“All of these experiences have really shown me the importance of listening to and caring about people, especially people in crisis.”
Stephanie Kennedy’s journey toward becoming a social worker began when she took a course on homelessness in America in the spring of 2007.
“Professor Wendy Crook was electric,” said Kennedy, now a doctoral student and Legacy Fellow in Florida State University’s College of Social Work. “She made tremendous social problems like homelessness seem like challenges that could be alleviated with the love and elbow grease of caring, thoughtful people.”
Crook’s passion influenced Kennedy to begin volunteering later that year at The Shelter, a Tallahassee organization that serves people who are homeless. Sadly, Crook died in 2007, but her enthusiasm for the plight of people in crisis lives on in Kennedy.
“I met a lot of people at The Shelter over the next few years, from small children to grandparents, and from all walks of life — some healthy, some ill,” Kennedy said. “One woman in particular, a single mom with two boys who was slowly completing a nursing degree at Tallahassee Community College, inspired me to start a book-stipend scholarship for students experiencing homelessness.”
Kennedy learned that any Floridian experiencing homelessness has access to free tuition at state community colleges.
“It’s the other costs associated with college, particularly books, that present a real hardship,” Kennedy said.
Working with the Tallahassee Community College Foundation, Kennedy was able to establish the Virginia Cameron Book Stipend Scholarship, named for her grandmother — who was known for donating more than 2,000 hours of volunteer service annually to her local hospital.
As a social-work master’s student, Kennedy continued volunteering at The Shelter and also interned as a student-advocate through the university’s Victim Advocate Program and as a social worker at Tallahassee Memorial Healthcare’s Behavioral Health Center.
“All of these experiences have really shown me the importance of listening to and caring about people, especially people in crisis,” Kennedy said. “Crisis work, to me, is about giving people the space to experience their emotions without judgment, helping them to identify what they need to do to move forward, and helping them make a plan to get where they want to go.”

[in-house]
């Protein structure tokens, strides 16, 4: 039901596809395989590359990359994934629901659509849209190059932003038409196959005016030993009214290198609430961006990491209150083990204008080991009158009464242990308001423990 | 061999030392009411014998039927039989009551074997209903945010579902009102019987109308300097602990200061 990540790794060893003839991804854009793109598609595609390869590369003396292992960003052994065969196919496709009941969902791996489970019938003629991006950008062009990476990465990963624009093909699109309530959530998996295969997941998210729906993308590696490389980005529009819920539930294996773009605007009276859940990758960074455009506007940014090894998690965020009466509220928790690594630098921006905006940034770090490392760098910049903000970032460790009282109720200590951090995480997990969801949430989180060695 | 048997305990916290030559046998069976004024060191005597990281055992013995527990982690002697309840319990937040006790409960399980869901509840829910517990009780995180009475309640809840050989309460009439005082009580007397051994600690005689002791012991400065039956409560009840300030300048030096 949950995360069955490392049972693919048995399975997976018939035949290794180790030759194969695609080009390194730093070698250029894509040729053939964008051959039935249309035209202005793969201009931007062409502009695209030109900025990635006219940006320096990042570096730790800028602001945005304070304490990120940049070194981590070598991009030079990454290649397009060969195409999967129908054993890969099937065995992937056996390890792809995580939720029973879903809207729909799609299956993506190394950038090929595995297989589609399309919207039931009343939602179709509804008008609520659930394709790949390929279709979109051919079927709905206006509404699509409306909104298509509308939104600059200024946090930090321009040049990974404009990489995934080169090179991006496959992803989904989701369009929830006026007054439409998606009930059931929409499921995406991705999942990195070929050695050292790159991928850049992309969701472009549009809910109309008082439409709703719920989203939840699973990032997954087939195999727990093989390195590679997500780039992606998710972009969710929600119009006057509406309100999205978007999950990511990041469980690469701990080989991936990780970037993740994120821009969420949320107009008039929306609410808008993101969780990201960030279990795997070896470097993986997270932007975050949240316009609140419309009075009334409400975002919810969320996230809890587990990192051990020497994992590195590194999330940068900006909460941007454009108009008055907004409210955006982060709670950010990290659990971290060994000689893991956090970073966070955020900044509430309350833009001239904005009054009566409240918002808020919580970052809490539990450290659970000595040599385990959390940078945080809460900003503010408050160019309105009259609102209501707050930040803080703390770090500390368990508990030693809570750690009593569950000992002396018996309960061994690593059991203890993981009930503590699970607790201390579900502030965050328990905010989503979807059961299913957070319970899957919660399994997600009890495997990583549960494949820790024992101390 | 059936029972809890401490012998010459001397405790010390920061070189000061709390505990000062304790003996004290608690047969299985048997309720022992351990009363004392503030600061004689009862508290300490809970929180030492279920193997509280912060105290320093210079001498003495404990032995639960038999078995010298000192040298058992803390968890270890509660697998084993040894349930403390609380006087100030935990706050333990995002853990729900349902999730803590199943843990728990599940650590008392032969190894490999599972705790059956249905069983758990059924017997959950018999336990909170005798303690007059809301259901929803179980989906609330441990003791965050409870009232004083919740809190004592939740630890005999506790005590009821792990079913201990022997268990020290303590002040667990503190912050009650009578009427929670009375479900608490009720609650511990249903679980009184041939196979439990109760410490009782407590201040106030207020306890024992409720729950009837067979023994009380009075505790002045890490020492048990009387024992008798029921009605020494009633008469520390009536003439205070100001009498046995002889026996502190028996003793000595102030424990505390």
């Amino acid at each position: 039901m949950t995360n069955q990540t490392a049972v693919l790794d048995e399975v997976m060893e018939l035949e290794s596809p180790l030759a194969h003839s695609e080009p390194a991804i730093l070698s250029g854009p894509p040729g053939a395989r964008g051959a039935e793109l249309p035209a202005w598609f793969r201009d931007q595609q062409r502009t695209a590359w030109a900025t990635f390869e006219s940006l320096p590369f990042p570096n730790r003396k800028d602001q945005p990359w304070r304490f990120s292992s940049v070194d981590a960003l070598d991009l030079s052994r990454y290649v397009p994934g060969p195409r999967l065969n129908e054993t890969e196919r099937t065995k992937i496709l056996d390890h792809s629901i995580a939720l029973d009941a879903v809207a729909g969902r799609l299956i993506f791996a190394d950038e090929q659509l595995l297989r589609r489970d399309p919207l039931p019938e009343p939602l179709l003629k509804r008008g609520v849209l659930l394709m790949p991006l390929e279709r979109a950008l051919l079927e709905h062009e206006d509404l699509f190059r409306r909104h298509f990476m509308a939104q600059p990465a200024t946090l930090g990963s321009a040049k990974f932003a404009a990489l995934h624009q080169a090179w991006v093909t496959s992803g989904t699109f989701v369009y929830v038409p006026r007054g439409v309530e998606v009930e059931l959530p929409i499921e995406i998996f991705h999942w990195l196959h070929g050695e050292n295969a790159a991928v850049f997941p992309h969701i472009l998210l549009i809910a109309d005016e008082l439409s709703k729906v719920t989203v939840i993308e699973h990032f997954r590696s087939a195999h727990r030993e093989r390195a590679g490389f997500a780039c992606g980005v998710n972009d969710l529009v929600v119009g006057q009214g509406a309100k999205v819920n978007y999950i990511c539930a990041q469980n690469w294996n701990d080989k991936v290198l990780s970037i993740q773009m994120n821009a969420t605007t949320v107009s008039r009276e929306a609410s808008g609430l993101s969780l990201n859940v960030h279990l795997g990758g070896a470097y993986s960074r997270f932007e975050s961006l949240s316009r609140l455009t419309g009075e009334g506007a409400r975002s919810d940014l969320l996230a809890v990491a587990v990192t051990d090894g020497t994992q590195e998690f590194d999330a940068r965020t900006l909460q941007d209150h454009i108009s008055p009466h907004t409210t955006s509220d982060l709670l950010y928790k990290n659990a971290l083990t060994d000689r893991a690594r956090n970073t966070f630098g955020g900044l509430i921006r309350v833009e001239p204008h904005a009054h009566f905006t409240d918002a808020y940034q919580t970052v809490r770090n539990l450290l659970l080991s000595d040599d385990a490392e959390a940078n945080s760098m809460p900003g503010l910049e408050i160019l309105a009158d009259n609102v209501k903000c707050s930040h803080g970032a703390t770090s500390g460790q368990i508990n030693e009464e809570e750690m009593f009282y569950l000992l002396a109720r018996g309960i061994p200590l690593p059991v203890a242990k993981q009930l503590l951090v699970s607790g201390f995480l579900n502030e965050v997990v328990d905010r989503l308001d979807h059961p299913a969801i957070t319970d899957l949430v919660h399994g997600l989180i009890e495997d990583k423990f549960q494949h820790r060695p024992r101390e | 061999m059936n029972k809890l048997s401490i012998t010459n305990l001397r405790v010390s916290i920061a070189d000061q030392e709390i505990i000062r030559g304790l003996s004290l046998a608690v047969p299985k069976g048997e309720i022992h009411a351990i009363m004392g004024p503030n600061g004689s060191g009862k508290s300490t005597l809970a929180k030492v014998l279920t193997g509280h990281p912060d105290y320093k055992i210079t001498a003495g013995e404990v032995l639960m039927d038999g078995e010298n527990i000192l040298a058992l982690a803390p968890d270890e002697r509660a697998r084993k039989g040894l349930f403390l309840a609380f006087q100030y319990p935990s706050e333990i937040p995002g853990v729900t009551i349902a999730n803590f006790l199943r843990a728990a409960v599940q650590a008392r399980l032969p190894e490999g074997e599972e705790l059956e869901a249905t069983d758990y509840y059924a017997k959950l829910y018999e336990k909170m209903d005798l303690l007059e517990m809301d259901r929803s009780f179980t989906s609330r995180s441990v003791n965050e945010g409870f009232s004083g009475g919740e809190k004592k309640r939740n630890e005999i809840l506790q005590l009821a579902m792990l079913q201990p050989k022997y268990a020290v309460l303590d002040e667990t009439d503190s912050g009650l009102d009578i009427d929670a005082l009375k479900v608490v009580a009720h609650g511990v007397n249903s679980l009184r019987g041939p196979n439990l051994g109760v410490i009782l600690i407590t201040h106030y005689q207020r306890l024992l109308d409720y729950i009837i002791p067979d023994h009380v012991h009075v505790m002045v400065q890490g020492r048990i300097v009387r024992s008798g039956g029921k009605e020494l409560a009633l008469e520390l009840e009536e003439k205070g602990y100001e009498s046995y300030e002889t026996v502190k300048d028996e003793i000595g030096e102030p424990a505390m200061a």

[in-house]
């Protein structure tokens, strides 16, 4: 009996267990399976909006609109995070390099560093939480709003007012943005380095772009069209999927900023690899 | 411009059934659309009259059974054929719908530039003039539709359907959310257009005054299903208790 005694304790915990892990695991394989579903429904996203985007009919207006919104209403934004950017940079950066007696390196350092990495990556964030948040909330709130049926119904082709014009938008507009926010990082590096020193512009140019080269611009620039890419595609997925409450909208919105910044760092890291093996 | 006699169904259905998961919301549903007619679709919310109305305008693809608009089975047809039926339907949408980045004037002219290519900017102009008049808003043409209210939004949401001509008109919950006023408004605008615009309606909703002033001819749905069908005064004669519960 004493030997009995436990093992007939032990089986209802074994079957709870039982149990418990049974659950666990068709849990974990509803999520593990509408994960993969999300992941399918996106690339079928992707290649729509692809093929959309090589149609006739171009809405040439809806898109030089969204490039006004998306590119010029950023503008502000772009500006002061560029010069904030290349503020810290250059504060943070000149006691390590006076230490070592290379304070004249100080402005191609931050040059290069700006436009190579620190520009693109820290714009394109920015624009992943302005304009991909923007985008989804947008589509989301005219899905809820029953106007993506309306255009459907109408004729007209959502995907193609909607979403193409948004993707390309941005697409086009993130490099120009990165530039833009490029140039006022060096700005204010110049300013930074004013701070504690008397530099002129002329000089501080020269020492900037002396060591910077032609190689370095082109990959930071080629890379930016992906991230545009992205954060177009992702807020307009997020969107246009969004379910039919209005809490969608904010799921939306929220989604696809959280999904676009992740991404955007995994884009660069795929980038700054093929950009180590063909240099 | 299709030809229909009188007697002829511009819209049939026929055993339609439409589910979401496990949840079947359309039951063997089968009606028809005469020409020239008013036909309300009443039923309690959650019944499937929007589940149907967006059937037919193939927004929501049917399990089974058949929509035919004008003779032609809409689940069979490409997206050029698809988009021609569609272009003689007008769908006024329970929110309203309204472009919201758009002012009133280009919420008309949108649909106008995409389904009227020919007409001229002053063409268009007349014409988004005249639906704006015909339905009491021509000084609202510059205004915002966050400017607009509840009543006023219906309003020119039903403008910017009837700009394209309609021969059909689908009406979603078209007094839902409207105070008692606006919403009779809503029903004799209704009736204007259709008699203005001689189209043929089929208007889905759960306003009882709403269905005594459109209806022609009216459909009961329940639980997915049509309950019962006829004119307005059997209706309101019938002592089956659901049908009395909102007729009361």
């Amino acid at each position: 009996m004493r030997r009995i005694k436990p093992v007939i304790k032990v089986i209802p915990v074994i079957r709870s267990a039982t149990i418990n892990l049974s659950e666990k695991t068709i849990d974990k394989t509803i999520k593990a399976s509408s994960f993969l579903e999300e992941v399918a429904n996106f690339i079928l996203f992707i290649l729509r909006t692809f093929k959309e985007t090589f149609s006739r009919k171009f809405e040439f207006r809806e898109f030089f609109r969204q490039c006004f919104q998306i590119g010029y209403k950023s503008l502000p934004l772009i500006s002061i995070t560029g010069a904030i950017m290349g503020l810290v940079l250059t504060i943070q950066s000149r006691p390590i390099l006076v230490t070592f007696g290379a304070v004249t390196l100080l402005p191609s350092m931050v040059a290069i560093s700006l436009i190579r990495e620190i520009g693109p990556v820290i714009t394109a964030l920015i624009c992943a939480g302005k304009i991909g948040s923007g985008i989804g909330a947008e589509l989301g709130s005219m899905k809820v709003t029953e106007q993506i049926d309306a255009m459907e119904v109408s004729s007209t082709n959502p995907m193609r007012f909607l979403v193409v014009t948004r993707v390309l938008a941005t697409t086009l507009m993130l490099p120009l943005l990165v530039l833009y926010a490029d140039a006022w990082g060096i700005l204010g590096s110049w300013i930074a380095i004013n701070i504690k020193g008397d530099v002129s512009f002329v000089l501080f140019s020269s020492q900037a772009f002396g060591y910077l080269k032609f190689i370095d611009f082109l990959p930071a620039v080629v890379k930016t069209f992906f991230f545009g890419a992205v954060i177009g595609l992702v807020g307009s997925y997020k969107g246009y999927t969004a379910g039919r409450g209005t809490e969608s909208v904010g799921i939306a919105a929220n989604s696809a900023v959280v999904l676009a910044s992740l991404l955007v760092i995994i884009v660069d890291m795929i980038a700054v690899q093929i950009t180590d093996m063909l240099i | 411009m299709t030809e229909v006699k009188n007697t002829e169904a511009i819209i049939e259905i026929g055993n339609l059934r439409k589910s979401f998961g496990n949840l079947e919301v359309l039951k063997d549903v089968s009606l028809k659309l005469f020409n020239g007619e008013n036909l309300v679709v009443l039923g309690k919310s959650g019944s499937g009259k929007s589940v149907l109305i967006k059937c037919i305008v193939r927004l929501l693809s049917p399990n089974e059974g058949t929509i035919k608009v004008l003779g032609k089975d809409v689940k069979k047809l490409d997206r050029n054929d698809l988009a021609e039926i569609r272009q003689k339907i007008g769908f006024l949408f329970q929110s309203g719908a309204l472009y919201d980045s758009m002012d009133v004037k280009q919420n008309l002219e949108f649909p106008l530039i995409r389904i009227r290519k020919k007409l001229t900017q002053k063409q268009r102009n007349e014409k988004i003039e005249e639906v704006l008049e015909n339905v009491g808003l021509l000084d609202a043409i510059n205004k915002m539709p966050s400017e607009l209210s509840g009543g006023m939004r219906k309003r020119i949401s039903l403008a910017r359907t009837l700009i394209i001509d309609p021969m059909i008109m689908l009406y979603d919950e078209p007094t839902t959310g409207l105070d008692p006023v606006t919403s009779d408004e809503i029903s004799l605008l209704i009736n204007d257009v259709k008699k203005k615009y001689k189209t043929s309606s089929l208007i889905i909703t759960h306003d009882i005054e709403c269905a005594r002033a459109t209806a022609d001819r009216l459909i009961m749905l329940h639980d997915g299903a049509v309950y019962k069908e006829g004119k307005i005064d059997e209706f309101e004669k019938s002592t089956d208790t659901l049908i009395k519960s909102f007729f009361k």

Kennedy also completed a master’s thesis, “From Sin to Synapse: The Development and Evolution of Professional Helping,” under the direction of College of Social Work Professor Tomi Gomory. The paper explores the largely absent origin of the 19th-century “friendly visitor,” widely acknowledged as the precursor to the modern social caseworker.
“Besides having a powerful intellect, Stephanie brings a highly critical sensibility to her work,” Gomory said. “That, perhaps, is the greatest quality in a deep thinker. Knowing how to eliminate the trivial, the conventional, the currently popular fads in academia and science from the important, rigorous and well-tested. This requires an uncompromising attitude not to take anything on authority but to question everything regardless of where such a process may lead. This she has in abundance.”
Today, Kennedy’s doctoral research focuses on homelessness, victimization and mental health. She is currently serving as the research assistant to College of Social Work Professor Stephen Tripodi.
“Stephanie has the rare combination of supreme intellect, unusually strong work ethic, and passion for not only her research projects but also for the women who will benefit,” Tripodi said. “Stephanie has conceptualized several innovative projects on victimization and psychoses for women prisoners stemming from my research project on victimization and recidivism for women prisoners. I am honored that Stephanie chooses to work with me. She makes my job more manageable, her passion is contagious, and most important of all, she is a wonderful person and a true social worker at heart.”
Despite the demands of her coursework and research, Kennedy is serving as vice president of Graduate Assistants United, the graduate student branch of United Faculty of Florida.
“We are working to secure 100 percent health insurance reimbursement and 100 percent tuition and fees payment for all eligible graduate assistants at Florida State,” Kennedy said.
After she earns her doctorate, Kennedy hopes to put her education to good use, blending research and teaching with clinical practice and social advocacy.
“I want to share the enthusiasm I received from Dr. Crook with a new generation of undergraduates and my professional colleagues,” she said.
Produced by the offices of Information Technology Services, the Provost, Student Affairs, Undergraduate Studies and University Communications.